I’m not sure how much of my ecstatic reaction to the 1960 Italian horror cheapie The Vampire and the Ballerina had to do with my pitifully low expectations going in, but the film bowled me over. Where I expected lazy, thoughtless schlock, I happened to find something deliriously strange and carefully made. The Vampire and the Ballerina resembles so much cheaply made cult classic trash of its era, from the burlesque horror of Cat Women of the Moon to the vampiric kills & stock footage reliance of Plan 9 from Outer Space to the rubber mask monsters of The Brainiac. And yet, for a film so silly & so rooted in the context of its time, this throwaway horror title paradoxically feels ahead of the crowd in terms of where horror was going to go in the future. Hammer House horror, style over substance giallo, and, especially, over-sexed European vampire films of the 60s & 70s all feel somewhat indebted to the weirdly off-kilter shocks, scares, and titillation lurking in this strange little genre film. This is the exact kind of rare gem I’m looking for when I’m digging through piles of trash cinema and, as usual, I found it in a place I least expected it.

A group of young, attractive, scantily clad dancers are “preparing a ballet” while guests at a wealthy man’s estate near a remote village. There are several mysterious murders coinciding with their stay, explained by local superstitions to be the work of a vampire. The film’s rules adhere to traditional vampire lore: deadly sunlight, stakes through the heart, garlic, crosses, the whole deal. It only adds the caveat of the monsters needing to feed under a full moon to that dynamic, a little flavor borrowed from werewolf pictures. At first, the girls’ wealthy host (who wears capes & seems to know an awful lot about vampire history) or one of their macho beaus seem like prime suspects for these murders, but this film is anything but a murder mystery. As soon as the vampires appear onscreen, posing as gracious hosts of a crypt-like castle, you know for a fact that they’re the perpetrators. Where The Vampire and the Ballerina (a title that really should be pluralized) gets weird is in the strange revelation of how the two vampires’ relationship works. It’s a bizarre glimpse into one of cinema’s most toxic codependent relationships, a weirdly unromantic back & forth that’s far more satisfying than any who’s-the-undead-killer mystery could have possibly been.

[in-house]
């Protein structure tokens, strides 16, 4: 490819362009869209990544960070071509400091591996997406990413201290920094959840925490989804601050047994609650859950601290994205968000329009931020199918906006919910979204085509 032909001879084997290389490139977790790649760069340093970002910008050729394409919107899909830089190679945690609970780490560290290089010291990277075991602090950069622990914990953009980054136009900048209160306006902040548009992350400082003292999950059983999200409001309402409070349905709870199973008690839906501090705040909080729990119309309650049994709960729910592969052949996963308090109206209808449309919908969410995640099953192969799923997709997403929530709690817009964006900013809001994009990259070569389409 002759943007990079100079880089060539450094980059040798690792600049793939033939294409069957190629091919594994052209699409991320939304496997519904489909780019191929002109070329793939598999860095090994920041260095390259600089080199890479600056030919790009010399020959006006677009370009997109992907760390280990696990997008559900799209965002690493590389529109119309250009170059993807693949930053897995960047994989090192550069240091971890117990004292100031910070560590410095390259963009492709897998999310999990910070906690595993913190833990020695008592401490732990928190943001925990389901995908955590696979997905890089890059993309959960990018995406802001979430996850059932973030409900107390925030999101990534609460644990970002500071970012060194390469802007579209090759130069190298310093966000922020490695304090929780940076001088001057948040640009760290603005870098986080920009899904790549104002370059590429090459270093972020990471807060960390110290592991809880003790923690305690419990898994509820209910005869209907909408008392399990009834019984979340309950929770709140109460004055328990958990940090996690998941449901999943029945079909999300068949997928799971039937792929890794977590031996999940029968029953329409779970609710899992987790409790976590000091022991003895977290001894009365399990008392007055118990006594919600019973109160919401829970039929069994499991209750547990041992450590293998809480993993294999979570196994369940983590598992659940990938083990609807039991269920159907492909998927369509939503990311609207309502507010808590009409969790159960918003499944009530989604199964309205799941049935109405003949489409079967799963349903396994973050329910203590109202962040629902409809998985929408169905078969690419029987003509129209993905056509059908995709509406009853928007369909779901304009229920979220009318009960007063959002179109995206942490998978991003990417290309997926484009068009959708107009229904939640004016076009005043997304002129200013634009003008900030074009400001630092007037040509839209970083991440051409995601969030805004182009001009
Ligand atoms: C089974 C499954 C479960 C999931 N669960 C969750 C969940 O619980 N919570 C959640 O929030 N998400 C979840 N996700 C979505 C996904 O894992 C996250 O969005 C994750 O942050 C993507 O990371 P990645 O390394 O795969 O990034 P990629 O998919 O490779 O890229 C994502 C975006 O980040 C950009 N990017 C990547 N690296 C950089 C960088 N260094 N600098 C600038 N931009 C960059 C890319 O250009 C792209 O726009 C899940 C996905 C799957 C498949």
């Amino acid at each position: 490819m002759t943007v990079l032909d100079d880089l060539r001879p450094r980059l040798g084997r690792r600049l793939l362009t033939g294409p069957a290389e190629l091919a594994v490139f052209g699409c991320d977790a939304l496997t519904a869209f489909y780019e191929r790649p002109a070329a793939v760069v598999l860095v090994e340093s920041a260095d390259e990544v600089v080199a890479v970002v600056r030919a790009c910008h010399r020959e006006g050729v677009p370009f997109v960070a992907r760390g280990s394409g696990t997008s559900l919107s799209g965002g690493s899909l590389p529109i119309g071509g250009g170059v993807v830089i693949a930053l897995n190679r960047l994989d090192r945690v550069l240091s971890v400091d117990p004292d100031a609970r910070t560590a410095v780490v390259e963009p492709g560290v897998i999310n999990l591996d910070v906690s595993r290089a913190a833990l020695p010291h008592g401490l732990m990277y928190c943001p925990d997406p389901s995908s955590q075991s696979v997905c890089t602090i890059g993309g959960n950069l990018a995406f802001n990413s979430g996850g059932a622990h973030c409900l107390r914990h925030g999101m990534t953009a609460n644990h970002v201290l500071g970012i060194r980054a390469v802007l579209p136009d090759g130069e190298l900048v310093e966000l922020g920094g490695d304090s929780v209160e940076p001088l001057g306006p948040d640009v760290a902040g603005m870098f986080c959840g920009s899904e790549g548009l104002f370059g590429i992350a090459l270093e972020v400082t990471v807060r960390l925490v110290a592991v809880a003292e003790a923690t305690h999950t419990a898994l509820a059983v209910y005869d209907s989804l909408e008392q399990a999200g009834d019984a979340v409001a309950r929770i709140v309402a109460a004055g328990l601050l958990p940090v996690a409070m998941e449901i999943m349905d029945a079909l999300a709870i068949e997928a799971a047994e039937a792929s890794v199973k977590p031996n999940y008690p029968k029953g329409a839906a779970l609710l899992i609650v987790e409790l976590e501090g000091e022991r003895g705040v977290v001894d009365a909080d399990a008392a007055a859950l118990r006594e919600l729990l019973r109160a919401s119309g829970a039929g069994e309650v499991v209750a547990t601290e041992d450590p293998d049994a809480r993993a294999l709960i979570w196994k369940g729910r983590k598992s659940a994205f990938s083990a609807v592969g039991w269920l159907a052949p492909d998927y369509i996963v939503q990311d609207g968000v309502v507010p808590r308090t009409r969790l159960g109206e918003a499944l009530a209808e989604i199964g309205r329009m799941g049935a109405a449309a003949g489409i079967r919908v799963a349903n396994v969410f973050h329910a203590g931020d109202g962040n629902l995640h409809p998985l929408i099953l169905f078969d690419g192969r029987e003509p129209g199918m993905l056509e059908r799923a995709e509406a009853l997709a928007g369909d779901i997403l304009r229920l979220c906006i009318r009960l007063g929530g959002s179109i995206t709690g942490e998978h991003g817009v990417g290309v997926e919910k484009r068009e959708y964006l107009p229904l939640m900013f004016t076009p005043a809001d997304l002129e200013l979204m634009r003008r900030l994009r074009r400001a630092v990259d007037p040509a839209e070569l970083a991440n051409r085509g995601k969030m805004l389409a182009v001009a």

The film’s thematic weirdness is only amplified by its strikingly thoughtful (although cheaply produced) cinematography. Images of silhouettes growing on cave walls, passing sky & falling dirt seen from the POV of a freshly bit victim being buried “alive,” and the vampire’s legitimately upsetting rubber mask & plaster visage all combine to make for a much more striking visual experience than you’d typically expect from this kind of work. Where The Vampire and the Ballerina shines best, though, is when it combines this visual thoughtfulness with the tawdry horniness that drives its most base thrills. The movie makes no excuse for oggling at the dancers as they lounge around in flimsy underwear and perform in revealing tights.The shameless butt shots in the dance scenes, which fuse ballet with world music & burlesque, crowd the screen in a leering cacophony of hip shaking, leg flashing filth. This combines in other scenes with the film’s more lyrical ambitions to make for some truly strange, sexually charged imagery: a victim shot from between her killer’s legs (a la Slumber Party Massacre), stock footage trees thrashing in the wind as hypnotized women writhe in sexual frustration, a woman sunbathing on a rock as a background waterfall flows the frame’s attention directly to her crotch. The Vampire and the Ballerina is in every way cheap, artful filth and I’m in awe of how much memorable imagery it was able to generate in spite of being such a slack jawed work of horror-minded eroticism.

I don’t want to make this sound as if it’s some long lost masterpiece that could rival the heights of a Bava or a Corman-Cycle Poe. It’s a deeply silly movie, one that features several nonsensical minutes of women chasing each other through the woods to big band music for reasons I couldn’t explain if I tried. I do, however, believe that The Vampire and the Ballerina has some strong, untapped cult classic potential. Cynically made as a cash grab in the wake of Christopher Lee’s Dracula finding popularity in Italy, this is a deliberately over-sexed work that anyone under the age of 16 was banned from watching at the theater. You can feel those trashy origins in every frame of The Vampire and the Ballerina, but the film still manages to be a surprisingly artful experience for me. Anyone who regularly enjoys a slice of cheap black & white schlock should get a kick out of the film’s creature designs & shameless, theremin-scored burlesque. What’ll really stick with you if you’re on that wavelength, though, is the strange relationship dynamics between its vampiric killers & the artfully odd images the film manages to pull out of a seemingly nonexistent budget. If you watch enough of these kinds of horror titles, they start to blend together and everything begins to feel monotonous; The Vampire and the Ballerina is an exciting reminder that there’s still weirdo outliers out there waiting to be discovered. There’s still gems lurking in cinema’s discarded trash.

-Brandon Ledet

Suspiria (1977)

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fivestar